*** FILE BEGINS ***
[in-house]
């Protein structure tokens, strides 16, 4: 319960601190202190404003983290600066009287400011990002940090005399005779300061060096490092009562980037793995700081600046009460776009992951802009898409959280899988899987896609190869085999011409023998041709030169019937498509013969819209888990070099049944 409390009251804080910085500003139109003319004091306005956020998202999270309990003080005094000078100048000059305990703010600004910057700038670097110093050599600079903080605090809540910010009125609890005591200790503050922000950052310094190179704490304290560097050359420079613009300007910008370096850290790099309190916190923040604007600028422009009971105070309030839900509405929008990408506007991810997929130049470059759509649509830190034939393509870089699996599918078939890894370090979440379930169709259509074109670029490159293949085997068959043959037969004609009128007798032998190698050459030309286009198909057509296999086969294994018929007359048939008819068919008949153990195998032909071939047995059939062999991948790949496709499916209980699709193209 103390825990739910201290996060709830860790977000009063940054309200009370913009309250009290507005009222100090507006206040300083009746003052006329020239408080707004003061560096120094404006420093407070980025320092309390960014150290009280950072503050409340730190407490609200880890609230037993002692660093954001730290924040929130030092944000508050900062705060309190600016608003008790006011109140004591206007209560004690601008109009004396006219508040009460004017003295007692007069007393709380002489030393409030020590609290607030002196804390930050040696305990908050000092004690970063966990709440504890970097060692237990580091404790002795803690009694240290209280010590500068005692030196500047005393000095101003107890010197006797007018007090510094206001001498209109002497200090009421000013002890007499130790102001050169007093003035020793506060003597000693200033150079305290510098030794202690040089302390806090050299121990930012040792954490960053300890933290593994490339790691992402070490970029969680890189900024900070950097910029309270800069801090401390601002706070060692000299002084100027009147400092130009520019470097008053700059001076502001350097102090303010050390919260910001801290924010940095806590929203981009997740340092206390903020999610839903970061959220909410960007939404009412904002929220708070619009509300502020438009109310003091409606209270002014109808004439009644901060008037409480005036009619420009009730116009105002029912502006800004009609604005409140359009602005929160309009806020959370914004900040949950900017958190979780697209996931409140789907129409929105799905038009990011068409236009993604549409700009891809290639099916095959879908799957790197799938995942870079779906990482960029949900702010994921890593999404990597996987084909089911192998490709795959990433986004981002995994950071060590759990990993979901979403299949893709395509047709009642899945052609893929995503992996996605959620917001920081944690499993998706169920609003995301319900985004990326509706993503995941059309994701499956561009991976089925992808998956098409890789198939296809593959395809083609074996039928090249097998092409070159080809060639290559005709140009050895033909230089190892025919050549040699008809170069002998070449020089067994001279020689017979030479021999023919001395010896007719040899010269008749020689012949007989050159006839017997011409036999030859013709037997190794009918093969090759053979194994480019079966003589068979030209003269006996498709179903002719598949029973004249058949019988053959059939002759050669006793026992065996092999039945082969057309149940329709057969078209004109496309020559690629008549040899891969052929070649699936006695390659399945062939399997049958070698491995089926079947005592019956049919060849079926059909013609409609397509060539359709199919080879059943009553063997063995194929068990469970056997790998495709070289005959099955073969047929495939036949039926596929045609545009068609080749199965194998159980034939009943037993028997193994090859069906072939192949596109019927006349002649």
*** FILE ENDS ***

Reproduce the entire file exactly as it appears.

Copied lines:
[in-house]
């Protein structure tokens, strides 16, 4: 319960601190202190404003983290600066009287400011990002940090005399005779300061060096490092009562980037793995700081600046009460776009992951802009898409959280899988899987896609190869085999011409023998041709030169019937498509013969819209888990070099049944 409390009251804080910085500003139109003319004091306005956020998202999270309990003080005094000078100048000059305990703010600004910057700038670097110093050599600079903080605090809540910010009125609890005591200790503050922000950052310094190179704490304290560097050359420079613009300007910008370096850290790099309190916190923040604007600028422009009971105070309030839900509405929008990408506007991810997929130049470059759509649509830190034939393509870089699996599918078939890894370090979440379930169709259509074109670029490159293949085997068959043959037969004609009128007798032998190698050459030309286009198909057509296999086969294994018929007359048939008819068919008949153990195998032909071939047995059939062999991948790949496709499916209980699709193209 103390825990739910201290996060709830860790977000009063940054309200009370913009309250009290507005009222100090507006206040300083009746003052006329020239408080707004003061560096120094404006420093407070980025320092309390960014150290009280950072503050409340730190407490609200880890609230037993002692660093954001730290924040929130030092944000508050900062705060309190600016608003008790006011109140004591206007209560004690601008109009004396006219508040009460004017003295007692007069007393709380002489030393409030020590609290607030002196804390930050040696305990908050000092004690970063966990709440504890970097060692237990580091404790002795803690009694240290209280010590500068005692030196500047005393000095101003107890010197006797007018007090510094206001001498209109002497200090009421000013002890007499130790102001050169007093003035020793506060003597000693200033150079305290510098030794202690040089302390806090050299121990930012040792954490960053300890933290593994490339790691992402070490970029969680890189900024900070950097910029309270800069801090401390601002706070060692000299002084100027009147400092130009520019470097008053700059001076502001350097102090303010050390919260910001801290924010940095806590929203981009997740340092206390903020999610839903970061959220909410960007939404009412904002929220708070619009509300502020438009109310003091409606209270002014109808004439009644901060008037409480005036009619420009009730116009105002029912502006800004009609604005409140359009602005929160309009806020959370914004900040949950900017958190979780697209996931409140789907129409929105799905038009990011068409236009993604549409700009891809290639099916095959879908799957790197799938995942870079779906990482960029949900702010994921890593999404990597996987084909089911192998490709795959990433986004981002995994950071060590759990990993979901979403299949893709395509047709009642899945052609893929995503992996996605959620917001920081944690499993998706169920609003995301319900985004990326509706993503995941059309994701499956561009991976089925992808998956098409890789198939296809593959395809083609074996039928090249097998092409070159080809060639290559005709140009050895033909230089190892025919050549040699008809170069002998070449020089067994001279020689017979030479021999023919001395010896007719040899010269008749020689012949007989050159006839017997011409036999030859013709037997190794009918093969090759053979194994480019079966003589068979030209003269006996498709179903002719598949029973004249058949019988053959059939002759050669006793026992065996092999039945082969057309149940329709057969078209004109496309020559690629008549040899891969052929070649699936006695390659399945062939399997049958070698491995089926079947005592019956049919060849079926059909013609409609397509060539359709199919080879059943009553063997063995194929068990469970056997790998495709070289005959099955073969047929495939036949039926596929045609545009068609080749199965194998159980034939009943037993028997193994090859069906072939192949596109019927006349002649």